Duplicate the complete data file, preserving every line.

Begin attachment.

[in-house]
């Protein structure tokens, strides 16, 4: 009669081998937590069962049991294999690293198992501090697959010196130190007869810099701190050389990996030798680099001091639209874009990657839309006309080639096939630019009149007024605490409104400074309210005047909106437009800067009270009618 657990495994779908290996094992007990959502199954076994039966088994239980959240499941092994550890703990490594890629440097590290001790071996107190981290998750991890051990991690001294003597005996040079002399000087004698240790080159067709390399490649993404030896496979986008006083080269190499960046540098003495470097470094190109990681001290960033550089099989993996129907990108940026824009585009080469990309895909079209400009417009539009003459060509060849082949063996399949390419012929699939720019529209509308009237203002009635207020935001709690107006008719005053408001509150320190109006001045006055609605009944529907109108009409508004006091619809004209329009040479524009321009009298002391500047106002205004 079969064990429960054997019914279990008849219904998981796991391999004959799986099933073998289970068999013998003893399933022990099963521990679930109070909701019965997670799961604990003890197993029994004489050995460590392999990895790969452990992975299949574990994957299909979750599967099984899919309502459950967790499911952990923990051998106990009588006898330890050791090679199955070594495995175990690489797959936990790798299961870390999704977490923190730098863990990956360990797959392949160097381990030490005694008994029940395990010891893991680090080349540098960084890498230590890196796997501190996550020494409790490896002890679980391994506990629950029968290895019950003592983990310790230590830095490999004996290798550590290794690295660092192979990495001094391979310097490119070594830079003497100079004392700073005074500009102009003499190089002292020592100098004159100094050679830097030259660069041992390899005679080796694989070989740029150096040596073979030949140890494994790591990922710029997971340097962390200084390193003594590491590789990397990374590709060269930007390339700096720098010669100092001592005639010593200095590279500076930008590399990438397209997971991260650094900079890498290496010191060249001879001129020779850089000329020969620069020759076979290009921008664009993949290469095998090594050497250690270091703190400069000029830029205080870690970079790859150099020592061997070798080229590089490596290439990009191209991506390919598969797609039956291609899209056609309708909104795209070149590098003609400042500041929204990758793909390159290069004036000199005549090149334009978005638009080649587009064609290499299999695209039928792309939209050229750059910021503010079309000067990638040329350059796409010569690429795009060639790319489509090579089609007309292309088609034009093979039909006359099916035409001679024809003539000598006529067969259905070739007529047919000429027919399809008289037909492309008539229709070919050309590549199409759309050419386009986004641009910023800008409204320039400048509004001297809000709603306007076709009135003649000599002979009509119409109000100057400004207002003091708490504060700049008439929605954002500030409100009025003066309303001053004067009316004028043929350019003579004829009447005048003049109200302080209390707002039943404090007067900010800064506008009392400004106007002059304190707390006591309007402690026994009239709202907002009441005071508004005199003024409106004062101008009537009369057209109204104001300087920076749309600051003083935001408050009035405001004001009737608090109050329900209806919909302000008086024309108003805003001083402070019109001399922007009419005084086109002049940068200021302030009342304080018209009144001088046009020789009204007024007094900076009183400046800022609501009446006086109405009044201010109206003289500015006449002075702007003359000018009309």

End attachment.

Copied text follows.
[in-house]
């Protein structure tokens, strides 16, 4: 009669081998937590069962049991294999690293198992501090697959010196130190007869810099701190050389990996030798680099001091639209874009990657839309006309080639096939630019009149007024605490409104400074309210005047909106437009800067009270009618 657990495994779908290996094992007990959502199954076994039966088994239980959240499941092994550890703990490594890629440097590290001790071996107190981290998750991890051990991690001294003597005996040079002399000087004698240790080159067709390399490649993404030896496979986008006083080269190499960046540098003495470097470094190109990681001290960033550089099989993996129907990108940026824009585009080469990309895909079209400009417009539009003459060509060849082949063996399949390419012929699939720019529209509308009237203002009635207020935001709690107006008719005053408001509150320190109006001045006055609605009944529907109108009409508004006091619809004209329009040479524009321009009298002391500047106002205004 079969064990429960054997019914279990008849219904998981796991391999004959799986099933073998289970068999013998003893399933022990099963521990679930109070909701019965997670799961604990003890197993029994004489050995460590392999990895790969452990992975299949574990994957299909979750599967099984899919309502459950967790499911952990923990051998106990009588006898330890050791090679199955070594495995175990690489797959936990790798299961870390999704977490923190730098863990990956360990797959392949160097381990030490005694008994029940395990010891893991680090080349540098960084890498230590890196796997501190996550020494409790490896002890679980391994506990629950029968290895019950003592983990310790230590830095490999004996290798550590290794690295660092192979990495001094391979310097490119070594830079003497100079004392700073005074500009102009003499190089002292020592100098004159100094050679830097030259660069041992390899005679080796694989070989740029150096040596073979030949140890494994790591990922710029997971340097962390200084390193003594590491590789990397990374590709060269930007390339700096720098010669100092001592005639010593200095590279500076930008590399990438397209997971991260650094900079890498290496010191060249001879001129020779850089000329020969620069020759076979290009921008664009993949290469095998090594050497250690270091703190400069000029830029205080870690970079790859150099020592061997070798080229590089490596290439990009191209991506390919598969797609039956291609899209056609309708909104795209070149590098003609400042500041929204990758793909390159290069004036000199005549090149334009978005638009080649587009064609290499299999695209039928792309939209050229750059910021503010079309000067990638040329350059796409010569690429795009060639790319489509090579089609007309292309088609034009093979039909006359099916035409001679024809003539000598006529067969259905070739007529047919000429027919399809008289037909492309008539229709070919050309590549199409759309050419386009986004641009910023800008409204320039400048509004001297809000709603306007076709009135003649000599002979009509119409109000100057400004207002003091708490504060700049008439929605954002500030409100009025003066309303001053004067009316004028043929350019003579004829009447005048003049109200302080209390707002039943404090007067900010800064506008009392400004106007002059304190707390006591309007402690026994009239709202907002009441005071508004005199003024409106004062101008009537009369057209109204104001300087920076749309600051003083935001408050009035405001004001009737608090109050329900209806919909302000008086024309108003805003001083402070019109001399922007009419005084086109002049940068200021302030009342304080018209009144001088046009020789009204007024007094900076009183400046800022609501009446006086109405009044201010109206003289500015006449002075702007003359000018009309």